In the meantime, you can turn to a digital-to-analog converter (DAC), which comes either built into speakers and headphones or as an accessory. Some newer Android smartphones have headphone jacks that are all set, while your average laptop or tablet will need an add-on. If you want the room to fill with lossless sound — and you will — a DAC can be connected to high-quality speakers through a stereo preamp, integrated amplifier or standard audio receiver.
Because higher-quality files require more space and data, portable music players with their own headphone jack are best for carrying sound waves on the go. They’ve come a long way from unwieldy Walkmans, playing direct stream digital (DSD) files — the highest quality digital music available.
For those who are determined to be cordless, all-in-one systems that connect to your home’s Wi-Fi are the most seamless for now. And there are plenty of other ways to amplify your listening experience, from surround sound speakers to specially designed spaces. Still, not all systems will match all services, so it helps to have an idea about your gear.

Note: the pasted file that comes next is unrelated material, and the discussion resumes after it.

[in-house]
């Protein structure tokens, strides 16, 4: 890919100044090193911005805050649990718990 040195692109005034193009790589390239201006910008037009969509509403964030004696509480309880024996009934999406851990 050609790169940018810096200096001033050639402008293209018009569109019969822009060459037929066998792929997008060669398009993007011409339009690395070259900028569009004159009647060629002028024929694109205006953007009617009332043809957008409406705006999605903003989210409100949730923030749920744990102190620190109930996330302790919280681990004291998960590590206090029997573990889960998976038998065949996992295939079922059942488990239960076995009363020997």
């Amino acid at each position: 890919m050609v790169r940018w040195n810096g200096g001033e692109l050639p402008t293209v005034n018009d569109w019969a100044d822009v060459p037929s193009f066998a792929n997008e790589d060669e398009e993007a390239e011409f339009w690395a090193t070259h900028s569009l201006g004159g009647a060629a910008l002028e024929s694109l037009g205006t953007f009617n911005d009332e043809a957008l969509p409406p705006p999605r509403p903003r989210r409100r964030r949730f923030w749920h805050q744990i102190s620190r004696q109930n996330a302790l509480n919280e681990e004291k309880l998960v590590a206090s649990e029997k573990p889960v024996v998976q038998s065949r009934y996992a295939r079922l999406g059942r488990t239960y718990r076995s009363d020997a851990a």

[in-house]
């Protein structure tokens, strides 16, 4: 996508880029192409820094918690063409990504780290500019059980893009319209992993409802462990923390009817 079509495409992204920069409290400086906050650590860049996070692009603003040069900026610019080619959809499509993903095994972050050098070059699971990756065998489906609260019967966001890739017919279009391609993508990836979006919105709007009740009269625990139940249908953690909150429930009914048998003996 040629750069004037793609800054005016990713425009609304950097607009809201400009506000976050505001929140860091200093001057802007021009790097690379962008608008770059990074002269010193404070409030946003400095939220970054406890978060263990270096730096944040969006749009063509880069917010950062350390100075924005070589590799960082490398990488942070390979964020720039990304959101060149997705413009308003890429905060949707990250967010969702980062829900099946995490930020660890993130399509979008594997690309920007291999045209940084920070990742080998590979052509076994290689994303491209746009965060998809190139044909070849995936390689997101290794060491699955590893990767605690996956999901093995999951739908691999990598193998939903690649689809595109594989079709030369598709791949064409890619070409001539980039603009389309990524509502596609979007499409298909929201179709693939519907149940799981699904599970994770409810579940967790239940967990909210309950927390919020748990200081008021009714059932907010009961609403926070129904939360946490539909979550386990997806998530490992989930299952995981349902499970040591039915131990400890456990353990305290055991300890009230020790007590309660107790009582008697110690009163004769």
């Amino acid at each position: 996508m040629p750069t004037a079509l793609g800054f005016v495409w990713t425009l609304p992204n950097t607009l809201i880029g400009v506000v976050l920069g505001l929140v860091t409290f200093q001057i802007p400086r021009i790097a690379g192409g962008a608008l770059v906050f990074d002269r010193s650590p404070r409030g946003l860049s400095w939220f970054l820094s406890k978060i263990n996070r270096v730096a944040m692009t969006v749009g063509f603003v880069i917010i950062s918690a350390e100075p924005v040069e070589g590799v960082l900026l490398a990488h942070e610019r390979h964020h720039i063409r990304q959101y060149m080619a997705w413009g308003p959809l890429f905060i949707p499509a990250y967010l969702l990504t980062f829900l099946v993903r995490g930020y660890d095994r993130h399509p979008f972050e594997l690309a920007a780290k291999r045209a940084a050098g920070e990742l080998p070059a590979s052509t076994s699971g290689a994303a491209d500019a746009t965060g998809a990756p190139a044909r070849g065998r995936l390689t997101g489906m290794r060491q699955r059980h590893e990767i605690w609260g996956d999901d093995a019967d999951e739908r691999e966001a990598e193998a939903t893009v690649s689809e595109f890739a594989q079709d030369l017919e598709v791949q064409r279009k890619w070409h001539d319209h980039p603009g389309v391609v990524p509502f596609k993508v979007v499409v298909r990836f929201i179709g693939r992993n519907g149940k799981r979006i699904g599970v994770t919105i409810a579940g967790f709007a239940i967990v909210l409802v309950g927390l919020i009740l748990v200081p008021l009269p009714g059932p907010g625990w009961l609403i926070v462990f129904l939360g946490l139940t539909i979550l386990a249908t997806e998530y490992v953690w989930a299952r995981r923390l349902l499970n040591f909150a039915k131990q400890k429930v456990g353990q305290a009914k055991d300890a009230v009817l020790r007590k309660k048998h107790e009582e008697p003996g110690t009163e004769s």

For those who want to travel to a new dimension, Apple has rolled out Spatial Audio with support for Dolby Atmos. The latter lets artists place each voice or instrument of a song in its own space, including above and below the listener, for a transcendent soundscape experience.
“Since recording began, artists, producers, and engineers have [been] transporting listeners to worlds they never knew existed, even when the sound came from a single speaker,” said Grammy Award-winning producer, songwriter, and composer Giles Martin. “Now with the dawn of immersive audio, we can take the music lover inside the music. From the feeling of hearing your favourite artist in the same room as you, to the experience of sitting directly in the middle of a symphony orchestra, the listening experience is transformative and the possibilities for the creator are endless.”